5 15 30
Figure 3.5 Comparison of isosorbide dinitrate absorption when drug is presented by the buccal and sublingual route
The rate of dissolution of the formulation may be position dependent, due to variations in its proximity to the major salivary gland and the water content of the saliva produced. The sublingual route is not suitable for the production of extended plasma concentration-time profiles, since absorption is completed quite quickly as the epithelium in the area is very thin (approximately 100 pm). This rapid absorption can lead to high peak plasma concentrations which may be overcome by delivering the drug to the thicker buccal mucosa which slows absorption. The metabolic activity of the oral mucosa and that of the resident population of bacteria can alter or degrade drugs17.
The barrier function of the surface layers of the buccal epithelium depends upon the intercellular lipid composition. Epithelia which contain polar lipids (Table 3.1), notably cholesterol sulphate and glucosyl ceramides, are considerably more permeable to water than keratinized epithelia18-20. Intracellular lamellae, composed of chemically unreactive lipids, have been described in human buccal mucosa, and may be relevant to drug permeability21.
During normal activities such as eating and drinking, the humidity and temperature in the oral cavity will be highly variable. The tongue is a highly sensitive organ and hence any device placed in the oral cavity will have to withstand being probed and explored by it, a process which the average patient will perform almost unconsciously. The sublingual area moves extensively during eating, drinking and speaking, so attachment of a delivery device to this region is likely to be impossible22.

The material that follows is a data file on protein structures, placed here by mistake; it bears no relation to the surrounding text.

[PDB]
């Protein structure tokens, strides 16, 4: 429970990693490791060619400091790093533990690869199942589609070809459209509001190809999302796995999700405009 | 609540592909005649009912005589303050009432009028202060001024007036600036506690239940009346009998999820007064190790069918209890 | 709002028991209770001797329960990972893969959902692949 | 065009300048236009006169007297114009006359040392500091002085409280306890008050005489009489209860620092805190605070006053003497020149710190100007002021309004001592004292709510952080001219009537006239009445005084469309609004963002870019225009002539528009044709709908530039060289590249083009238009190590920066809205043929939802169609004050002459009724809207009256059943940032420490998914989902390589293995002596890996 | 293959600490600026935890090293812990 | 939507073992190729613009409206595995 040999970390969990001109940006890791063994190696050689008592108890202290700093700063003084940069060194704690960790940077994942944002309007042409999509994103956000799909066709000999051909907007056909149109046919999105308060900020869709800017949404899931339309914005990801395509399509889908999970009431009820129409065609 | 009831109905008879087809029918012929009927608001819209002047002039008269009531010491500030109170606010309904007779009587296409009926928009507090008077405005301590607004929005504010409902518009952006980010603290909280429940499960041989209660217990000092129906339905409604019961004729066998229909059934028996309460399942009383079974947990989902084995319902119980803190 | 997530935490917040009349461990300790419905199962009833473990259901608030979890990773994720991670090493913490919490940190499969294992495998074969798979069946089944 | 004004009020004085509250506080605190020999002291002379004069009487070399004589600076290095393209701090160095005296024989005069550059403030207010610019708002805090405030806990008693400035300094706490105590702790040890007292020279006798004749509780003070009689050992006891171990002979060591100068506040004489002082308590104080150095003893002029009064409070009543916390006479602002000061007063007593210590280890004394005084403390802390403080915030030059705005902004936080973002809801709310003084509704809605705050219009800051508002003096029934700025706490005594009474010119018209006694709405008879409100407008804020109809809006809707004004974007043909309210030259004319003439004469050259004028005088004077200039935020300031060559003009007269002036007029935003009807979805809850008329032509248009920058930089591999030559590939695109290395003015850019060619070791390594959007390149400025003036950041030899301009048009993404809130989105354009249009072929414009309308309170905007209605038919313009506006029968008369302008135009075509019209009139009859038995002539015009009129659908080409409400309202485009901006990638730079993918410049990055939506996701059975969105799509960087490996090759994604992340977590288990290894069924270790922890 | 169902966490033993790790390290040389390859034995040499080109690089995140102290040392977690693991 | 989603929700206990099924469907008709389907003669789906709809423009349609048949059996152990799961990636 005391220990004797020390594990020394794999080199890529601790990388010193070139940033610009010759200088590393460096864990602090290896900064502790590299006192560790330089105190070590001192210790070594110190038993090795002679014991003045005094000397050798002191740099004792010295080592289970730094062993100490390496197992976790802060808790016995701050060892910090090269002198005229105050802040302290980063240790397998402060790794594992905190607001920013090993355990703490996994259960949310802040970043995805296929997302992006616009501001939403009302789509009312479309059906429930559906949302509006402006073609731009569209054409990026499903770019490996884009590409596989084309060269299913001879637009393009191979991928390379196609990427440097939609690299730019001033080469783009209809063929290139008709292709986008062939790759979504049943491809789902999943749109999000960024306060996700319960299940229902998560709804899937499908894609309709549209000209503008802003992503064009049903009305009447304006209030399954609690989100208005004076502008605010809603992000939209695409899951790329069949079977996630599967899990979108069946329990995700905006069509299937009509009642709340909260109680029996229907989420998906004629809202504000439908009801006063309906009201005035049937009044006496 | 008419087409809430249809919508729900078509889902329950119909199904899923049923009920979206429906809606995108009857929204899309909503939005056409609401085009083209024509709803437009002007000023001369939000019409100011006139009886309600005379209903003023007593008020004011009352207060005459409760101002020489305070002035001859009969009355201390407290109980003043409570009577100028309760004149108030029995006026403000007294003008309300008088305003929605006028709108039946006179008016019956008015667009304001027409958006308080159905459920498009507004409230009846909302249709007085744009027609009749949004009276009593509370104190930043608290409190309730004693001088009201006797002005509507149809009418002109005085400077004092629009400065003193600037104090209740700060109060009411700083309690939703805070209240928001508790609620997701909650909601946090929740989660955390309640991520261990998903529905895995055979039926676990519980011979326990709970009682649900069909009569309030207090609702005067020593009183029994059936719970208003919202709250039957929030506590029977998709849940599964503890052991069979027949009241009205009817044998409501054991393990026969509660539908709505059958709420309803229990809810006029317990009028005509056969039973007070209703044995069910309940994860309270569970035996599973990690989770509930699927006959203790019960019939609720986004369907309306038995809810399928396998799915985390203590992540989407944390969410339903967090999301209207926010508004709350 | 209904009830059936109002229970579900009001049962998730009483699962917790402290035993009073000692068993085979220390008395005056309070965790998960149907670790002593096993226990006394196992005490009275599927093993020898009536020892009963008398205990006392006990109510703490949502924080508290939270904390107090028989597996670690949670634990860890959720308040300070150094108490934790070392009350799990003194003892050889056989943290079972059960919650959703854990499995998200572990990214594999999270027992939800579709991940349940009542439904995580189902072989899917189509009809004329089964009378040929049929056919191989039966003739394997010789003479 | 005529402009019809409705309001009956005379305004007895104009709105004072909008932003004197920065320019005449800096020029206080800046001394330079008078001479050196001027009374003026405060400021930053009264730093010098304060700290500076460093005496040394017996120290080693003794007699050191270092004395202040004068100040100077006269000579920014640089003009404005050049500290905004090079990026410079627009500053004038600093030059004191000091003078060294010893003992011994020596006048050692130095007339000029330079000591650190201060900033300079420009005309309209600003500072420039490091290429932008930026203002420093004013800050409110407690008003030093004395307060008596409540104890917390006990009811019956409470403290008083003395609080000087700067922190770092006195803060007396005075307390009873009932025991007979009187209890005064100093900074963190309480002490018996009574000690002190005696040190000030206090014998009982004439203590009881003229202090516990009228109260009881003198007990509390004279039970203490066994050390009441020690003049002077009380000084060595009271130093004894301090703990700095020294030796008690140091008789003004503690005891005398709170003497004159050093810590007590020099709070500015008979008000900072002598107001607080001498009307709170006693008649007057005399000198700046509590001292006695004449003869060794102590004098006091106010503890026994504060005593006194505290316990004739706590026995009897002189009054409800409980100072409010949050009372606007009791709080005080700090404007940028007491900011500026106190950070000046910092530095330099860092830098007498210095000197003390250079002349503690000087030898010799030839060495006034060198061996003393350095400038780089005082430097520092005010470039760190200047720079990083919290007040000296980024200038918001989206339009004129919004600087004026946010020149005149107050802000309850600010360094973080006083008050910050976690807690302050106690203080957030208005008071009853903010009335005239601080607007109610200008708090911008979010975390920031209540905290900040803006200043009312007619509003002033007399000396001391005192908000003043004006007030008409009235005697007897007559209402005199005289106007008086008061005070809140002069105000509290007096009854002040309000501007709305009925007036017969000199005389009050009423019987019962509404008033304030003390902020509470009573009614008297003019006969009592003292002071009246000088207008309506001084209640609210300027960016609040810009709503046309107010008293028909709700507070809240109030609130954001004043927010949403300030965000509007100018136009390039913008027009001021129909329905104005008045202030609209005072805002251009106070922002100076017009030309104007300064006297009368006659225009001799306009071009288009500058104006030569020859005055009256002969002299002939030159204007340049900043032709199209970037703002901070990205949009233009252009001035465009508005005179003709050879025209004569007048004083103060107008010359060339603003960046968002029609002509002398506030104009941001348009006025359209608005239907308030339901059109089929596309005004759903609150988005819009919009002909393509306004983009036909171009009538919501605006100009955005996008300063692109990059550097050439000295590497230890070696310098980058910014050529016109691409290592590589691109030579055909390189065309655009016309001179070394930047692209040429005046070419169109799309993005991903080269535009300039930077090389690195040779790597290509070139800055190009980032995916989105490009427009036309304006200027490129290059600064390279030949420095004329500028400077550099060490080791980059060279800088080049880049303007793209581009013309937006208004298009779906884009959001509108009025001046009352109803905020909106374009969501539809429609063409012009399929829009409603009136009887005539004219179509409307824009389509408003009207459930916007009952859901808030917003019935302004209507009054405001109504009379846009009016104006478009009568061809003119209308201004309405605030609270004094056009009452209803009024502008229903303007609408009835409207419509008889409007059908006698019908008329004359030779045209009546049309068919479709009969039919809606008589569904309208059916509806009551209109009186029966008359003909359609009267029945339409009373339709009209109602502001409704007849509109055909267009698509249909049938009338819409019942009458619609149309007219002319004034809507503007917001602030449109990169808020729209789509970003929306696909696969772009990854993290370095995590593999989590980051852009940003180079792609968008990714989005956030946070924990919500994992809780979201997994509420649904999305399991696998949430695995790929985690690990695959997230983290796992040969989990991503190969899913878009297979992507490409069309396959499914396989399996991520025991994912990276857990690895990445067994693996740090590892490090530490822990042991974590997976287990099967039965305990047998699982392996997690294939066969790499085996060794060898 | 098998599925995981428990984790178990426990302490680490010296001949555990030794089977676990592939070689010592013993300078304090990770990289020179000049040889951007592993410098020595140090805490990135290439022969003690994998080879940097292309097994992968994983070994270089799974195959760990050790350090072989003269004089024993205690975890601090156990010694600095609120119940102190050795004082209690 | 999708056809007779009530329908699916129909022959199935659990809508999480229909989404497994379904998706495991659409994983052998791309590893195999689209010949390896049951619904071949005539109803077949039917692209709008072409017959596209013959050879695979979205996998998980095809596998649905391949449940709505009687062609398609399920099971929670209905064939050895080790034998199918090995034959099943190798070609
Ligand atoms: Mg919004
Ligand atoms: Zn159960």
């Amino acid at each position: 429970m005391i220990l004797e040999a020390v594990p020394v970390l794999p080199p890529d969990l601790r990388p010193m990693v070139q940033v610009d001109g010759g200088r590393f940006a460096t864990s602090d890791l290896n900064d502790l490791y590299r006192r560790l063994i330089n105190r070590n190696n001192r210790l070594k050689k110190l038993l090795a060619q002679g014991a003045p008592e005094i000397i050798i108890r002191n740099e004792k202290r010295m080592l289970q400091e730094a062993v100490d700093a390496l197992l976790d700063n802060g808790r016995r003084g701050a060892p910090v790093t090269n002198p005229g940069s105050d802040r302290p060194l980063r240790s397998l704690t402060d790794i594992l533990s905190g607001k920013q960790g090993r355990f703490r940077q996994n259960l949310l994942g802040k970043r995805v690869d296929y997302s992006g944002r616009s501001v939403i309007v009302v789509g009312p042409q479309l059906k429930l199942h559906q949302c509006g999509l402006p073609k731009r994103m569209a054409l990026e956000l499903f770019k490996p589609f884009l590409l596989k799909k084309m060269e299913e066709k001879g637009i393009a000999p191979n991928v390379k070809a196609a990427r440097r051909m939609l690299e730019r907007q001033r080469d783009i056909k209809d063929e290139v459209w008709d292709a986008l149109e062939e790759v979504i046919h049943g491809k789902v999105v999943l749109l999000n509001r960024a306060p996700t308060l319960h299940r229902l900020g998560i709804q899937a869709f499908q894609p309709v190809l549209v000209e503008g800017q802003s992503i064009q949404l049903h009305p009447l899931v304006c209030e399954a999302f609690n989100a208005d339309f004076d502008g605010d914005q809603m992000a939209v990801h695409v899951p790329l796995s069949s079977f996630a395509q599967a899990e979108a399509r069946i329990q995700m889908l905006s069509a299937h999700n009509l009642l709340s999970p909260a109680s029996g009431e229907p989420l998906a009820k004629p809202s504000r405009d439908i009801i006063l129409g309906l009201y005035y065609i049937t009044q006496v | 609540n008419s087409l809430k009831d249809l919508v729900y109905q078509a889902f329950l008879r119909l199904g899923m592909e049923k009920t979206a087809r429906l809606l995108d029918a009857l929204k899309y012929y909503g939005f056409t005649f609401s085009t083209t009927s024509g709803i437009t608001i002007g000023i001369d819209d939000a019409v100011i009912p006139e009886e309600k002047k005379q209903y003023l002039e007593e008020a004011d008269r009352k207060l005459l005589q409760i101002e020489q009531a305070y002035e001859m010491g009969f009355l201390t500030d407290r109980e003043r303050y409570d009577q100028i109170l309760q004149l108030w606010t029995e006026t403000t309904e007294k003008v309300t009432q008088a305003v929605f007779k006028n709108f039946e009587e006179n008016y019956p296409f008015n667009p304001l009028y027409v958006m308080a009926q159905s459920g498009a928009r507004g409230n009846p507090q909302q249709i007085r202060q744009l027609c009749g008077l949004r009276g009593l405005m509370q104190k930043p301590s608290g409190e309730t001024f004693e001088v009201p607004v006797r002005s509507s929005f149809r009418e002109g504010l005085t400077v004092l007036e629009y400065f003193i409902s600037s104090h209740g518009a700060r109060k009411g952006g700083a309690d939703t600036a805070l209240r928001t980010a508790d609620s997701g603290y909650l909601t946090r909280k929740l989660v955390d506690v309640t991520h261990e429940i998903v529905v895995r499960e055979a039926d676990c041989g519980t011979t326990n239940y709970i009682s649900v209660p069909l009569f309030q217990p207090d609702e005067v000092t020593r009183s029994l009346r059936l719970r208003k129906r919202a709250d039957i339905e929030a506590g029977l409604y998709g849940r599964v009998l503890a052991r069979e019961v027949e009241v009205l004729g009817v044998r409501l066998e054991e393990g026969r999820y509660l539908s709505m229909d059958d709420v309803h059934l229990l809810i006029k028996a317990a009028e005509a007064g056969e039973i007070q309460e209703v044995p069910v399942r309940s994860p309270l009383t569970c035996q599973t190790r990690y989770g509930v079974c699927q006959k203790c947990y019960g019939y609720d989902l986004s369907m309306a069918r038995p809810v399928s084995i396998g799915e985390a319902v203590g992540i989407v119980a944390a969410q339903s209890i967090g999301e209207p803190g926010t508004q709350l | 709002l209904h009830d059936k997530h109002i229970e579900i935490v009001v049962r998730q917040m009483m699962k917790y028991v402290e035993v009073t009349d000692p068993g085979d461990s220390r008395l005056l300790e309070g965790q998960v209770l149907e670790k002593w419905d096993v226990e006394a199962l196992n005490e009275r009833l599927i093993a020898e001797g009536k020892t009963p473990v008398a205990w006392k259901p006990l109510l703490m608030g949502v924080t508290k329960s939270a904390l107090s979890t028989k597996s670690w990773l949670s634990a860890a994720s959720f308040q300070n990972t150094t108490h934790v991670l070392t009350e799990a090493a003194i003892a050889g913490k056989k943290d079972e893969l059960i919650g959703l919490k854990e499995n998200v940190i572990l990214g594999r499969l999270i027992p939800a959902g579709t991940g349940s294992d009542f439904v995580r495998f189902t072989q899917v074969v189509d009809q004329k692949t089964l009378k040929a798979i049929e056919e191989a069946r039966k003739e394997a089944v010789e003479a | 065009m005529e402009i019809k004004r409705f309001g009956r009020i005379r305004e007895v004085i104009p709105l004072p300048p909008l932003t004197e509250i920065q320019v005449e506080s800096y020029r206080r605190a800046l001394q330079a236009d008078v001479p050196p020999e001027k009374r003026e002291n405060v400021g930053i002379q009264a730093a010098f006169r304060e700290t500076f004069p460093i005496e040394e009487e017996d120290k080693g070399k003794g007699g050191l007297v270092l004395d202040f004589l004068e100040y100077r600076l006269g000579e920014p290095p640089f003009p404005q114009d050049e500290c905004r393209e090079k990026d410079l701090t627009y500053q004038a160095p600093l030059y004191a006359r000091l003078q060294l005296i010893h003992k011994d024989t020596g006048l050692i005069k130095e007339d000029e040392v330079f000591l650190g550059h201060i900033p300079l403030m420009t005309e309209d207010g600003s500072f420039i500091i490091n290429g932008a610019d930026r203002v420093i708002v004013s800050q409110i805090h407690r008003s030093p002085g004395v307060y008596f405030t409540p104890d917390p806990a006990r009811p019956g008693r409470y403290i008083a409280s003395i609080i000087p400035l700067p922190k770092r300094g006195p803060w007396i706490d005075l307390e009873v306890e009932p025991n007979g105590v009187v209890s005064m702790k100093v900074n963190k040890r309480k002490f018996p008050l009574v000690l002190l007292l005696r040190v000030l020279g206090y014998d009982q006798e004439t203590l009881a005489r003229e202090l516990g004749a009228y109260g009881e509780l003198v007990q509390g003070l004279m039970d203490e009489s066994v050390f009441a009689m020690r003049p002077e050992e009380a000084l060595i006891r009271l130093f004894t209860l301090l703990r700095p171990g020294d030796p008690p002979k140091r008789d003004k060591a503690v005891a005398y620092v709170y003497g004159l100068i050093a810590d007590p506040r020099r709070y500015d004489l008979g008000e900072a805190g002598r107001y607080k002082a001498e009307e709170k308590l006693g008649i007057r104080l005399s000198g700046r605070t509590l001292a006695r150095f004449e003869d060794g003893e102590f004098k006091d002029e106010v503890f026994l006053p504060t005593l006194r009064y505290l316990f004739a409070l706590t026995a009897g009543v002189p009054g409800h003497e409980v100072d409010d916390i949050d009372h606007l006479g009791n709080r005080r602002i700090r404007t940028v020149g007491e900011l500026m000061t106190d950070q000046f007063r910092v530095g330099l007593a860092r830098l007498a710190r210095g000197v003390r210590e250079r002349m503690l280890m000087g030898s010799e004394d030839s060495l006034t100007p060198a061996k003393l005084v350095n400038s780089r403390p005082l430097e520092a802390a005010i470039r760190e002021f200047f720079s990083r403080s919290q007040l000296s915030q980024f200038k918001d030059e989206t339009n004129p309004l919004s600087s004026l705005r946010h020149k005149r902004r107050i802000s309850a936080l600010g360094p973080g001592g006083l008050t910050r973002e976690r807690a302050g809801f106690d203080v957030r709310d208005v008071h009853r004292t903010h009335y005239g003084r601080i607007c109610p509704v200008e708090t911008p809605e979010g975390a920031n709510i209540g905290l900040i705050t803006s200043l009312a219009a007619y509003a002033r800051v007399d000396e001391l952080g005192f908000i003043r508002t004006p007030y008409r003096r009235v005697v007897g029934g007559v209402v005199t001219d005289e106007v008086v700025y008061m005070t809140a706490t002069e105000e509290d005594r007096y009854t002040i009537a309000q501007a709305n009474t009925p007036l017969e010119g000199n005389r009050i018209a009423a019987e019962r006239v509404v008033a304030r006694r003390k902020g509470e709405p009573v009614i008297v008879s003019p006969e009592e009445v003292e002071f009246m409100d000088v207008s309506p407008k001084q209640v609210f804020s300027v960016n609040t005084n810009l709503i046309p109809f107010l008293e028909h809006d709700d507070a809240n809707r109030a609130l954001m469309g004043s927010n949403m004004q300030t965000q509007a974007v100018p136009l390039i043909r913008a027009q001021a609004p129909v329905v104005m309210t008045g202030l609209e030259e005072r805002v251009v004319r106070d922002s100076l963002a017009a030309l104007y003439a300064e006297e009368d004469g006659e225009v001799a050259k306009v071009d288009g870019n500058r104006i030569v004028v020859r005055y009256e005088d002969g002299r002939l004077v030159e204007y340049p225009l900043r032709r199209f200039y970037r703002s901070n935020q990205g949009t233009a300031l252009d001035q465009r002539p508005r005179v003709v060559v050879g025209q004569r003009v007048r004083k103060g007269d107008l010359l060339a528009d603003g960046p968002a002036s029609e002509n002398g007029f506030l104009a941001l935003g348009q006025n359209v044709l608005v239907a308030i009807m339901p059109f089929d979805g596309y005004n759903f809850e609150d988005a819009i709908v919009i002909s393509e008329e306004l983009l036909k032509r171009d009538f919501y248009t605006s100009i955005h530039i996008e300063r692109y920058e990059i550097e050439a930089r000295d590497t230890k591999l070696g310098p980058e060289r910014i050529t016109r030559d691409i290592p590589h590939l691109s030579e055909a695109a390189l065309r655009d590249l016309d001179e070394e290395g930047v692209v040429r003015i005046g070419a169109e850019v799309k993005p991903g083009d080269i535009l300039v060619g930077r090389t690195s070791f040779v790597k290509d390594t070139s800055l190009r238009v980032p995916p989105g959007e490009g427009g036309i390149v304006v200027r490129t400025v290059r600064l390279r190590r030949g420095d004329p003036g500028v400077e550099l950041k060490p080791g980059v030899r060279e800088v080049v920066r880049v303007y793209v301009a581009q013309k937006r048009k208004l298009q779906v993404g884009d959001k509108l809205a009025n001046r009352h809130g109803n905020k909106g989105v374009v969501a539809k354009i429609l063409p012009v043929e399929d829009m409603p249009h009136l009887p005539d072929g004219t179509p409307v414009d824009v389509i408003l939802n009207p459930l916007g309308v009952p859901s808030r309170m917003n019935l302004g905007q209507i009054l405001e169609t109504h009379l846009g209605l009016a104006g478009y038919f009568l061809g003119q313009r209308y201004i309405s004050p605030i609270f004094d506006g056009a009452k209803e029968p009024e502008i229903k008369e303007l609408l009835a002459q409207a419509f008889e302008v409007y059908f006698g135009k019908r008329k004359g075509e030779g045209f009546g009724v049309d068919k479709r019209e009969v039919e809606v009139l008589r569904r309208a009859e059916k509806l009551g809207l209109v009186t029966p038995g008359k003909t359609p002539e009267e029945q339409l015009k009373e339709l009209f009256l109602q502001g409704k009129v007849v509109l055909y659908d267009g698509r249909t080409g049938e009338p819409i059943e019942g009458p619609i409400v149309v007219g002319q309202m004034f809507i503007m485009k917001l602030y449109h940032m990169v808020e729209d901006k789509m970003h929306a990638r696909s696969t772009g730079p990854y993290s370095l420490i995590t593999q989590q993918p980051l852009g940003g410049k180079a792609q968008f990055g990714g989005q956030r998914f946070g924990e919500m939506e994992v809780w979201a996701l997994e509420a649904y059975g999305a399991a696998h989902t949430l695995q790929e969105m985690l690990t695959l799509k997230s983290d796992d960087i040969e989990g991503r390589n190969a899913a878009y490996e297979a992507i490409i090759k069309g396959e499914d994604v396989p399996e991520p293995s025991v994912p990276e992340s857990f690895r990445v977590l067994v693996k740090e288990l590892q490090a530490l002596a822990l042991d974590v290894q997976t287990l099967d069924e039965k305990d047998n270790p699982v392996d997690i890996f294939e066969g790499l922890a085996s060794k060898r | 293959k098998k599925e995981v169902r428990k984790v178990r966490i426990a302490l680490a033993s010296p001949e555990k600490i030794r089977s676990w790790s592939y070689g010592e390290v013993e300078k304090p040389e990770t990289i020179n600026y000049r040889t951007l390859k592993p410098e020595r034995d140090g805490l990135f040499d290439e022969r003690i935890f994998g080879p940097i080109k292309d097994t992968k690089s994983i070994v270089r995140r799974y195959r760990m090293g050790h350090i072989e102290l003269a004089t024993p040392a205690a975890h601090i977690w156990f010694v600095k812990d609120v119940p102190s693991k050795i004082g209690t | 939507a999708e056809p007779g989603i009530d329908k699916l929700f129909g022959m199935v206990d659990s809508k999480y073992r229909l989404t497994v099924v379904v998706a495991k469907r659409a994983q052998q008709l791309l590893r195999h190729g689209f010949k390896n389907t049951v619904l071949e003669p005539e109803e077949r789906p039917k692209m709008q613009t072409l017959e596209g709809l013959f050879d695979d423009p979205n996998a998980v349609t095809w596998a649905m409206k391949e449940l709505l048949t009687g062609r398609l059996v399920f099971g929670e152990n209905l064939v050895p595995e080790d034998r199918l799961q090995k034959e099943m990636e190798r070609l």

Intercellular junctions do not appear to affect the permeability of these tissues and it is possible that the presence of the intercellular barrier is not due to the distribution of the keratinized and non-keratinized layers, but rather to the presence of membrane-coating granules16. Membrane coating-granules are spherical or oval organelles, about 100-300 nm in diameter which are found in many stratified epithelia. These granules usually appear in the cells of the stratified spinosum in keratinized epithelia. As differentiation proceeds, they are discharged into the intercellular spaces by exocytosis. Membrane coating granules in keratinized epithelia have a structure of parallel lamination, whilst those in non-keratinized epithelia do not, but have an enclosed trilaminar membrane with finely granular contents which aggregate centrally. These organelles are absent from junctional epithelia and at the gingival margin, the areas of highest permeability. The barrier which the granules produce exists in the outermost 200pm of the superficial layer.
Two tracers which differ in size have been used to study the effective barrier produced by membrane coating granules. These are horseradish peroxidase (m. w. 40,000 Dalton, 56 nm in size) and colloidal lanthanum (2 nm in size) which are both hydrophilic and hence would be confined to aqueous pathways23. When applied topically these tracers only penetrated the first three cell layers, but when introduced subepithelially, they extended through the intercellular spaces into the basal cell layers of the mucosal epithelium. In both keratinized and non-keratinized epithelia, the limit of penetration was related to the presence of the membrane-coating granules, implying that they cause a major barrier to penetration.
The gingival sulcus (Figure 3.6) is lined on its external surface by oral sulcular epithelium, which is continuous with the oral epithelium, but it is non-keratinized and has similar permeability to the oral epithelium. However, the "leakiest" area of the oral mucosa is the junctional epithelium in the gingival sulcus. This area has been studied extensively with respect to inflammatory periodontal disease. It is well documented that enzymes, toxins and antigens from plaque enter into the local tissue through this route and produce an immune inflammatory response in the tissue. Radioisotope and fluorescent compounds injected systemically can be detected at the surface. In healthy people, the sulcus is shallow
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